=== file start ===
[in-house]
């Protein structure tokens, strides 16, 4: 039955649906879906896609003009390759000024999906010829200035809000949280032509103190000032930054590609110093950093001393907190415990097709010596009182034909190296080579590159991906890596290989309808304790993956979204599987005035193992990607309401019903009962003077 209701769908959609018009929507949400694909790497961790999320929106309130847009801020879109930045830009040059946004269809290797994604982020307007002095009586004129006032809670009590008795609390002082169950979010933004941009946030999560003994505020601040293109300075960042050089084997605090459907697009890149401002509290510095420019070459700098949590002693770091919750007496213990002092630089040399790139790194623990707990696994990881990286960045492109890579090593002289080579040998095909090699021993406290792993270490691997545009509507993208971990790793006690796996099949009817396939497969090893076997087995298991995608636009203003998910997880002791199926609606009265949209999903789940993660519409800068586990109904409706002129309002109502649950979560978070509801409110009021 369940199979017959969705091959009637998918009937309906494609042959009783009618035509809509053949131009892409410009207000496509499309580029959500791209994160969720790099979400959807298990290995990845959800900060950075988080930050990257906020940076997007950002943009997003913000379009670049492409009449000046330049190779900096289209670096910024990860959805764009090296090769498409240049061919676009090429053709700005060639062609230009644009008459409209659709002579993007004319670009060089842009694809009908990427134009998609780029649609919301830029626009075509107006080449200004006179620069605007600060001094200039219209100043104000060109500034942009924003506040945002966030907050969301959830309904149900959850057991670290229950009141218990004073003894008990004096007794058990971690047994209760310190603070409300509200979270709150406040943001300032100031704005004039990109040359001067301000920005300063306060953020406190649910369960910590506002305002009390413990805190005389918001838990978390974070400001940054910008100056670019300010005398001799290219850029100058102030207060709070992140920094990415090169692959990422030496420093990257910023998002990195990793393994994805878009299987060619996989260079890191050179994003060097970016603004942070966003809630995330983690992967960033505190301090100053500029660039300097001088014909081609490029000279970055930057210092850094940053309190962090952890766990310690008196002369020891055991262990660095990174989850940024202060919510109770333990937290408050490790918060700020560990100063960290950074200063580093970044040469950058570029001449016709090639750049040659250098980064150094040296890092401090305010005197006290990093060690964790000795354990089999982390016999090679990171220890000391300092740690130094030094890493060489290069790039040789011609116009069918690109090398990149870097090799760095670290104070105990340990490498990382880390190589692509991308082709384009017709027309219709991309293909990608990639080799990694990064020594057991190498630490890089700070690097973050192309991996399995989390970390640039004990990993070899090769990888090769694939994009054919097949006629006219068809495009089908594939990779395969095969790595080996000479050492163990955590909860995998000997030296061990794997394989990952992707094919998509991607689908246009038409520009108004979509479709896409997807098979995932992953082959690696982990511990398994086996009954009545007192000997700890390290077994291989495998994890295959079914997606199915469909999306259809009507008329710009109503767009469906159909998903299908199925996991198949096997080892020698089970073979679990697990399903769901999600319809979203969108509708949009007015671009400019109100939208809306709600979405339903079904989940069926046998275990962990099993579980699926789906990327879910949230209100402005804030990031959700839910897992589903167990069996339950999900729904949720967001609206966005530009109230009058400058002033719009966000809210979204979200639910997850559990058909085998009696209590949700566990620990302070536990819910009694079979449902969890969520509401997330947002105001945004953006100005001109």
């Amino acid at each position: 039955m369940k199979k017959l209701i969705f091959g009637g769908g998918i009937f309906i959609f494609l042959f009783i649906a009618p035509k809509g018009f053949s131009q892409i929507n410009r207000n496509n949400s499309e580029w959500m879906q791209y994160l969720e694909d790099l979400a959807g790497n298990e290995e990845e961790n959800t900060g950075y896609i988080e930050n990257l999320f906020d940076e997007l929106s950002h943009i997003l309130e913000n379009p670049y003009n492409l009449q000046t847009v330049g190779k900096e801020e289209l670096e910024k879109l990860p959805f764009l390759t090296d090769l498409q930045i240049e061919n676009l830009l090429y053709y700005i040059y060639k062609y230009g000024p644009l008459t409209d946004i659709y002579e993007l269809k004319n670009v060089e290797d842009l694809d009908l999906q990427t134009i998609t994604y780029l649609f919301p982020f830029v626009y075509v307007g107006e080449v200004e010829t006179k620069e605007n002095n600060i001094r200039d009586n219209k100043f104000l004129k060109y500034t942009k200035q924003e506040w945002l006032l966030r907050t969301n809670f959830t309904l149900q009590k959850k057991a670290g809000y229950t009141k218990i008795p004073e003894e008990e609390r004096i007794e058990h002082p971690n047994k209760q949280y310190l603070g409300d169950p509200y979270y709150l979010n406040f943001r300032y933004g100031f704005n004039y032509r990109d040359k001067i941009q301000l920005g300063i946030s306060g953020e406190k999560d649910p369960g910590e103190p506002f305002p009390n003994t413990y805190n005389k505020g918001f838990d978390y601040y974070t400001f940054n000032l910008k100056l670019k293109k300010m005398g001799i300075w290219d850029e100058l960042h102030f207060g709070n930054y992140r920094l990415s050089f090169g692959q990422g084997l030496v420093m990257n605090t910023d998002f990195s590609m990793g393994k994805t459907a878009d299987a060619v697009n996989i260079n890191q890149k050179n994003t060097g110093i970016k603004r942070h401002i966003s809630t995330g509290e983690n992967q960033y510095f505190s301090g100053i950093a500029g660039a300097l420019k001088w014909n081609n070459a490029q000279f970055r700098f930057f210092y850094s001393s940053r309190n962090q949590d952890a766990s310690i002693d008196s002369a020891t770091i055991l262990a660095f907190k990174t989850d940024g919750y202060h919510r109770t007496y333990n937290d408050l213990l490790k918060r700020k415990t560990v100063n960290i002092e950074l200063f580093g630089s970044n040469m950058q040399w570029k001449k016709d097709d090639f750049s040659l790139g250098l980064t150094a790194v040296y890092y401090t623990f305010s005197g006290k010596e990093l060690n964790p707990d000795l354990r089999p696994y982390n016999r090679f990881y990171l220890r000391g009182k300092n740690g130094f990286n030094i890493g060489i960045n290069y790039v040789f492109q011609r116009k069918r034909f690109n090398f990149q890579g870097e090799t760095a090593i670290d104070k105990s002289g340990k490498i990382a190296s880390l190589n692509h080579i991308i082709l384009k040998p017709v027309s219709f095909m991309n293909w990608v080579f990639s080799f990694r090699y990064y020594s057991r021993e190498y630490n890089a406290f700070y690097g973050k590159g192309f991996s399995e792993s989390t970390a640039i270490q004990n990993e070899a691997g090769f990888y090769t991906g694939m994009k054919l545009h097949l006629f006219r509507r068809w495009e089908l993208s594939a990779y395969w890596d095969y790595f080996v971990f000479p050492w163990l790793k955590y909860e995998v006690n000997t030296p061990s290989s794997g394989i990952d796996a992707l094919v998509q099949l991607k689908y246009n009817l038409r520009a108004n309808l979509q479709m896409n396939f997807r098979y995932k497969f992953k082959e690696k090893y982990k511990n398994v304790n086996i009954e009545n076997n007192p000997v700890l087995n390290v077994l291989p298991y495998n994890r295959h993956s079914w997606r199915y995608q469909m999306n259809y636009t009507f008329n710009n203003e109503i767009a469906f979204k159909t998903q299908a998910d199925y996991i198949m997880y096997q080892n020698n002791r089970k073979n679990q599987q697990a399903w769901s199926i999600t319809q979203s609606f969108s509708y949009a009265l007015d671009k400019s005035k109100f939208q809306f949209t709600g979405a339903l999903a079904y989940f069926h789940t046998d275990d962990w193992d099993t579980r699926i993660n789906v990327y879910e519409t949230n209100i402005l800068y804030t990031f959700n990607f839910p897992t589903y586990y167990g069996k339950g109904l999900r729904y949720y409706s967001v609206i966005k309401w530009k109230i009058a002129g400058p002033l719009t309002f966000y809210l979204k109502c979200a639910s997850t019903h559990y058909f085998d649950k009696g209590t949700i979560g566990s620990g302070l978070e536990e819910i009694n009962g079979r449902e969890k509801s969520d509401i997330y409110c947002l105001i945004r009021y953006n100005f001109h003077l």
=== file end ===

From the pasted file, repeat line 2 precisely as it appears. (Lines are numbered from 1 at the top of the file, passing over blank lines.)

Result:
């Protein structure tokens, strides 16, 4: 039955649906879906896609003009390759000024999906010829200035809000949280032509103190000032930054590609110093950093001393907190415990097709010596009182034909190296080579590159991906890596290989309808304790993956979204599987005035193992990607309401019903009962003077 209701769908959609018009929507949400694909790497961790999320929106309130847009801020879109930045830009040059946004269809290797994604982020307007002095009586004129006032809670009590008795609390002082169950979010933004941009946030999560003994505020601040293109300075960042050089084997605090459907697009890149401002509290510095420019070459700098949590002693770091919750007496213990002092630089040399790139790194623990707990696994990881990286960045492109890579090593002289080579040998095909090699021993406290792993270490691997545009509507993208971990790793006690796996099949009817396939497969090893076997087995298991995608636009203003998910997880002791199926609606009265949209999903789940993660519409800068586990109904409706002129309002109502649950979560978070509801409110009021 369940199979017959969705091959009637998918009937309906494609042959009783009618035509809509053949131009892409410009207000496509499309580029959500791209994160969720790099979400959807298990290995990845959800900060950075988080930050990257906020940076997007950002943009997003913000379009670049492409009449000046330049190779900096289209670096910024990860959805764009090296090769498409240049061919676009090429053709700005060639062609230009644009008459409209659709002579993007004319670009060089842009694809009908990427134009998609780029649609919301830029626009075509107006080449200004006179620069605007600060001094200039219209100043104000060109500034942009924003506040945002966030907050969301959830309904149900959850057991670290229950009141218990004073003894008990004096007794058990971690047994209760310190603070409300509200979270709150406040943001300032100031704005004039990109040359001067301000920005300063306060953020406190649910369960910590506002305002009390413990805190005389918001838990978390974070400001940054910008100056670019300010005398001799290219850029100058102030207060709070992140920094990415090169692959990422030496420093990257910023998002990195990793393994994805878009299987060619996989260079890191050179994003060097970016603004942070966003809630995330983690992967960033505190301090100053500029660039300097001088014909081609490029000279970055930057210092850094940053309190962090952890766990310690008196002369020891055991262990660095990174989850940024202060919510109770333990937290408050490790918060700020560990100063960290950074200063580093970044040469950058570029001449016709090639750049040659250098980064150094040296890092401090305010005197006290990093060690964790000795354990089999982390016999090679990171220890000391300092740690130094030094890493060489290069790039040789011609116009069918690109090398990149870097090799760095670290104070105990340990490498990382880390190589692509991308082709384009017709027309219709991309293909990608990639080799990694990064020594057991190498630490890089700070690097973050192309991996399995989390970390640039004990990993070899090769990888090769694939994009054919097949006629006219068809495009089908594939990779395969095969790595080996000479050492163990955590909860995998000997030296061990794997394989990952992707094919998509991607689908246009038409520009108004979509479709896409997807098979995932992953082959690696982990511990398994086996009954009545007192000997700890390290077994291989495998994890295959079914997606199915469909999306259809009507008329710009109503767009469906159909998903299908199925996991198949096997080892020698089970073979679990697990399903769901999600319809979203969108509708949009007015671009400019109100939208809306709600979405339903079904989940069926046998275990962990099993579980699926789906990327879910949230209100402005804030990031959700839910897992589903167990069996339950999900729904949720967001609206966005530009109230009058400058002033719009966000809210979204979200639910997850559990058909085998009696209590949700566990620990302070536990819910009694079979449902969890969520509401997330947002105001945004953006100005001109």